South­west ab­strac­tions

Painter Gil­more Scott

Pasatiempo - - PASATIEMPO - PAINTER GIL­MORE SCOTT

Per­haps most peo­ple are un­aware that the geo­met­ric pat­terns and ab­stract de­signs in Navajo weav­ings have their an­tecedents in the moun­tain­ous ter­rain, canyon lands, an­i­mals, and other el­e­ments found in the South­west­ern land­scape. In a sense, some de­signs can be read, maybe be­cause they rep­re­sent a nar­ra­tive el­e­ment of Navajo mythol­ogy, or maybe be­cause they con­vey the power and might of a thun­der­storm or other nat­u­ral as­pect of the land.

The land­scape paint­ings of Diné artist Gil­more Scott are ab­stracted vi­sions of the South­west that are in­spired, in part, by Navajo tex­tile de­signs. Scott’s work seems to make the con­nec­tions be­tween the ab­stract and the fig­u­ra­tive in Navajo weav­ing more ex­plicit. “My mom was a weaver,” Scott said. “As a young­ster I would sit there and watch her weave. The graph­ics stood out for me. I would al­ways try to put some el­e­ment of weav­ing into my work. Lis­ten­ing to some of the sto­ries she would tell — she wouldn’t get to in­tri­cate be­cause I wasn’t a weaver — but she would tell me what cer­tain parts of the loom were for the Navajo peo­ple. There’s a big ar­ray of sto­ries in­volved with the Navajo weav­ing loom. It al­ways stayed with me.”

Scott makes bold use of color and back­ground pat­terns that of­ten echo some shape taken from the fore­ground. Ver­ti­cal and di­ag­o­nal stri­a­tions rep­re­sent­ing rain­fall and cloud for­ma­tions com­posed of con­cen­tric rings are com­mon fea­tures. His com­po­si­tions pop and vi­brate like the classic eye-daz­zling Navajo rug de­signs of the late 19th cen­tury, while the land­scapes cap­ture the im­men­sity of the South­ern Utah coun­try where he lives. It’s a ter­rain he knows well, hav­ing spent many years work­ing on crews fight­ing wild­fires be­fore turn­ing to art full time. “When I was go­ing to school they of­fered a sum­mer­time po­si­tion work­ing for the U.S. For­est Ser­vice, and that’s how I got into fire­fight­ing,” he said. “I put in al­most 10 years work­ing with them, work­ing from school, and in the sum­mer­time do­ing the wild­land fire­fight­ing.”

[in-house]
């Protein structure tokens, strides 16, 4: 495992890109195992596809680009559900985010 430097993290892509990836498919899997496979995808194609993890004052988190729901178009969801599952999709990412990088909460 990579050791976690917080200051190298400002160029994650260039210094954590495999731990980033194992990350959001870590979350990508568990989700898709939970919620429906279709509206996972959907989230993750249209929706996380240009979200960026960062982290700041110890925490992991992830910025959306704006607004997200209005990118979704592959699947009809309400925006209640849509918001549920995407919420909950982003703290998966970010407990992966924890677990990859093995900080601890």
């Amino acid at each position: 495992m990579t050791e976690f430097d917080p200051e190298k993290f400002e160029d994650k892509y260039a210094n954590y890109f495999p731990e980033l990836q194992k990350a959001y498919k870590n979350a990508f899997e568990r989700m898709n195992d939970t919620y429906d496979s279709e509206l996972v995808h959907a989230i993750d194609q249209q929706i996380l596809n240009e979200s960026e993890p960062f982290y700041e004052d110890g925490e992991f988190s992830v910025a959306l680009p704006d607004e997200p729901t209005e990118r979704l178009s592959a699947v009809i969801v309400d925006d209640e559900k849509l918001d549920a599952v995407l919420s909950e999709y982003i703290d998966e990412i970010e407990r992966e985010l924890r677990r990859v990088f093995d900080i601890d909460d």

Scott had to bal­ance the de­mands of a dan­ger­ous job that of­ten took him away from home for long pe­ri­ods, and his artis­tic prac­tice flagged dur­ing his time in the For­est Ser­vice. He did man­age to se­cure a su­per­vi­sory po­si­tion that was closer to home, lead­ing an “ini­tial at­tack squad” whose job was to fight sin­gle tree fires be­fore they erupted into fullscale con­fla­gra­tions. “Peo­ple aren’t aware that a lot of the fire­fight­ing is done at that level,” he said. “Dur­ing the fire sea­son we’d get five or six fires within a week. Our forests out here are pretty rugged, so there’s a lot of one-nighters, go­ing out, find­ing the fire, hik­ing out to it, camp­ing out, and hik­ing back to our ve­hi­cles. Dur­ing the fire sea­son, you’re not home at all and you only have a cou­ple of days off.” Even in the off­sea­son, fire­fight­ers keep busy, man­ag­ing pre­scribed burns in the South­ern states such as Mis­sis­sippi, Florida, and Alabama. “I think I just burned my­self out is what it comes down to,” he said. “My wife said, ‘Why don’t you get back into art?’ and she got a full-time job at the lo­cal high school as a coun­selor.”

Scott started out slowly, feel­ing his way through the art mar­ket, but he has found an au­di­ence for his dis­tinc­tive work. “A work­ing artist tries to find a niche where they can sell some work, do work they like and en­joy do­ing, but also be able to push it,” he said. “Even to this day, weavers will come up to me and give me a thumbs up, and I’m al­ways happy. I’m hop­ing some day to col­lab­o­rate with a weaver on some of my work.” — Michael Abatemarco

MY MOM WAS A WEAVER. AS A YOUNG­STER I WOULD SIT THERE AND WATCH HER WEAVE. THE GRAPH­ICS STOOD OUT FOR ME. I WOULD AL­WAYS TRY TO PUT SOME EL­E­MENT OF WEAV­ING INTO MY WORK.

Within Her Storms (de­tail), 2017, acrylic on can­vas

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